November 18th, 2018
A diagnosis of pulmonary embolism — a blockage of the pulmonary artery — can be very serious; acute PE leads to at least 50,000 deaths each year. These blockages are often caused by blood clots in the legs, a condition called “deep vein thrombosis.” But, as many researchers and clinicians have pointed out, all pulmonary emboli may not be equally dangerous.
The invention and subsequent widespread use of more sensitive high-resolution imaging tests like CT pulmonary angiography has led to far more detection of PE than prior to the use of this technology. However, many of these new diagnoses are for “subsegmental” PE, blockages found in offshoots of the pulmonary artery. These subsegmental PE are often found incidentally on unrelated scans, and often occur without without the usual PE symptoms such as coughing, shortness of breath or deep vein thrombosis.
There is little evidence to show that subsegmental PE is as harmful as symptomatic PE, or even clinically significant. In a 2010 study, French researchers found that using higher-sensitivity scans increased the proportion of patients diagnosed with subsegmental PE, but the 3‐month risk of thromboembolism for these patients did not change. Epidemiology data show that even as we are diagnosing 80% more PE since the advent of CTPA, the mortality rate from PE has only minimally decreased.
More than a quarter of diagnosed pulmonary emboli at one institution were overtreated
In a recent JAMA study, researchers from the McGill University Health Centre (including Dr. Ismael Raslan, a former Lown Vignette Competition winner!) tracked the rates of subsegemental PE and diagnosis at their institution. They found that about 28 percent of diagnosed pulmonary emboli may have been overtreated; 32 percent of diagnoses were for subsegmental PE without deep-vein thrombosis, and 87 percent of these were treated with anticoagulation.
There are no randomized controlled trials that test whether patients with subsegmental PE benefit from anticoagulant therapy versus observation. While the harms of subsegmental PE are unknown, the potential harm of treating patients with anticoagulants (blood thinners), such as increased risk of brain bleed or other major bleeding, should not be discounted. In a meta-analysis of 750 patients with subsegmental PE, there was no difference in PE recurrence or mortality between those given anticoagulants and those who were observed without therapy; but 8% of patients taking anticoagulants had bleeding. Other observational studies have found similar results, with no difference in PE recurrence based on therapy, but an increased risk of bleeding.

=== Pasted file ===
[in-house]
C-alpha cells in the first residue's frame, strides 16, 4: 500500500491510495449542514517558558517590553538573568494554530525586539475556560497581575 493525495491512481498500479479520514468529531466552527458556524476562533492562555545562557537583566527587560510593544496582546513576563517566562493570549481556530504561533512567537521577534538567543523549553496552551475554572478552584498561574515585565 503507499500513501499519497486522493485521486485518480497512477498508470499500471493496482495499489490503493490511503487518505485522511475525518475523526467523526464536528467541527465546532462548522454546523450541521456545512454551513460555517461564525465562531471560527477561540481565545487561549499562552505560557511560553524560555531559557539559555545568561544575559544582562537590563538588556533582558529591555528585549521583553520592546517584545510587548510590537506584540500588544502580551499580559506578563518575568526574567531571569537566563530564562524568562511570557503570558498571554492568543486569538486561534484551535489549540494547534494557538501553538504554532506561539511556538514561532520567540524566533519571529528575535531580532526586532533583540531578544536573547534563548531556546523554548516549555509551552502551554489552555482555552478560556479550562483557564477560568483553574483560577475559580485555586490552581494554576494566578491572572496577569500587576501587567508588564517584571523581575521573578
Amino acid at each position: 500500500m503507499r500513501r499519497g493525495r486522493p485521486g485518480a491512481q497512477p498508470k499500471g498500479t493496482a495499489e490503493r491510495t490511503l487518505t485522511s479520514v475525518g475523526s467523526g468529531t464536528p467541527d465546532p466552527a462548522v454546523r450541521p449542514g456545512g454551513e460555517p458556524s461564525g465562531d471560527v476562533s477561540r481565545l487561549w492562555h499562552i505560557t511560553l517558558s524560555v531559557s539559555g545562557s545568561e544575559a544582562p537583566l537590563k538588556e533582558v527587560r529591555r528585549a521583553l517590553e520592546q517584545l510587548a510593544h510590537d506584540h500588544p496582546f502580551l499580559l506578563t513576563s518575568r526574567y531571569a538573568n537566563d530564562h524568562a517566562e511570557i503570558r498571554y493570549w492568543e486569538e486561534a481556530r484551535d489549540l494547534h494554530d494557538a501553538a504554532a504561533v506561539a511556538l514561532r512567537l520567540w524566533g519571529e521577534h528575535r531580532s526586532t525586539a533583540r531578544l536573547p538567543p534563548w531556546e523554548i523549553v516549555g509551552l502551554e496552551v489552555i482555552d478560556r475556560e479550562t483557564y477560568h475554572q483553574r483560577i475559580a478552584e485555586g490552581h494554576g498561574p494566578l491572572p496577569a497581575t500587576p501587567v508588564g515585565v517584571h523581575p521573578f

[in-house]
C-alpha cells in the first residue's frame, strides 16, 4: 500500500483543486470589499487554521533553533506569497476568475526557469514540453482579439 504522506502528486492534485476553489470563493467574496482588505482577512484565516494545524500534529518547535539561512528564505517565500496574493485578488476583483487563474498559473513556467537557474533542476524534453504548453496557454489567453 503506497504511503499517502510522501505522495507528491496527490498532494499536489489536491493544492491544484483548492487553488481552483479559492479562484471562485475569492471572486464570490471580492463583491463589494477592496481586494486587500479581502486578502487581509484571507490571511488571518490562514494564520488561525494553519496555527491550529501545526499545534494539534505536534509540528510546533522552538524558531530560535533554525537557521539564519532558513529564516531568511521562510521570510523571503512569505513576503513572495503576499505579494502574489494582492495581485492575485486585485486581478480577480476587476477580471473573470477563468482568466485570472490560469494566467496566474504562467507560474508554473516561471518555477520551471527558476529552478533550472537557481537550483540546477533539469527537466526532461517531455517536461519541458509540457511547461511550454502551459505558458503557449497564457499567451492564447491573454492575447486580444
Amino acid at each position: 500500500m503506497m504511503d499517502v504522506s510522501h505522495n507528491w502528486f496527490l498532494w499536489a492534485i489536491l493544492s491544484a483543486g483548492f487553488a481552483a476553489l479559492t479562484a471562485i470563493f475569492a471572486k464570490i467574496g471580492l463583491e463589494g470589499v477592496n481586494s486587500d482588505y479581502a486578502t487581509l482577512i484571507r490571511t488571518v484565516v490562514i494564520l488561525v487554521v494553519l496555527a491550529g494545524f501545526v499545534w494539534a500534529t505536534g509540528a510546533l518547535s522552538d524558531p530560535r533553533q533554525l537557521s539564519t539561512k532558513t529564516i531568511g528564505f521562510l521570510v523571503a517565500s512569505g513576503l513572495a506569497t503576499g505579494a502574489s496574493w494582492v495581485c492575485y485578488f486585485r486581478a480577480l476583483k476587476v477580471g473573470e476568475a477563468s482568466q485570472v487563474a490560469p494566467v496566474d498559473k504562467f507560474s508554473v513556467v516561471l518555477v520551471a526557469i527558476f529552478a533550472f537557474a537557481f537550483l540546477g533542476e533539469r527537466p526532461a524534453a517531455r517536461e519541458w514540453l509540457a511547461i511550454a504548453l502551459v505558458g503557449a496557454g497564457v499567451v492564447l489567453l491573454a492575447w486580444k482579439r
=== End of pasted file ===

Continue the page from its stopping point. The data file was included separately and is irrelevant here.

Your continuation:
Fear of complications leads many doctors to treat PE, even if it may represent imaging artifact or is discovered incidentally.
Given unknown benefit of treatment and potential harms, why are we treating this type of PE at such high rates? The authors of the JAMA study write that “fear of complications” leads many doctors to treat PE, “even if it may represent imaging artifact or is discovered incidentally.” In an accompanying editorial, Dr. Lisa K. Moores at the Edward Hebert School of Medicine suggests that “practitioners have been reluctant to allow patients with documented acute PE to go untreated, particularly because older literature reported mortality rates for these patients.” However, many studies of patients with PE without deep vein thrombosis since then have shown that these patients can be safely managed with observation instead of anticoagulation, and guidelines have been updated since then.
For patients with only a subsegmental PE and no deep-vein thrombosis, “Doctors should explain to these patients that controversy exists as to the management of this condition, but it is possible that the risks outweigh the benefits of anticoagulation and, therefore, avoiding unnecessary anticoagulation is currently a reasonable approach,” write Dr. Pieter Cohen, general internist at the Cambridge Health Alliance and Dr. Michael Hochman, director of the Gehr Family Center for Implementation Science at the University of Southern California.
Overtreatment of incidental subsegmental PE is widespread, partly because we are more afraid causing harm from not doing enough than we are of causing harm from doing too much. The fact that there are no randomized controlled trials to test the benefits and harms of anticoagulant treatment is frustrating. But with the evidence we currently have, the burden of proof should be on those who recommend medical therapy rather than observation for this particular diagnosis.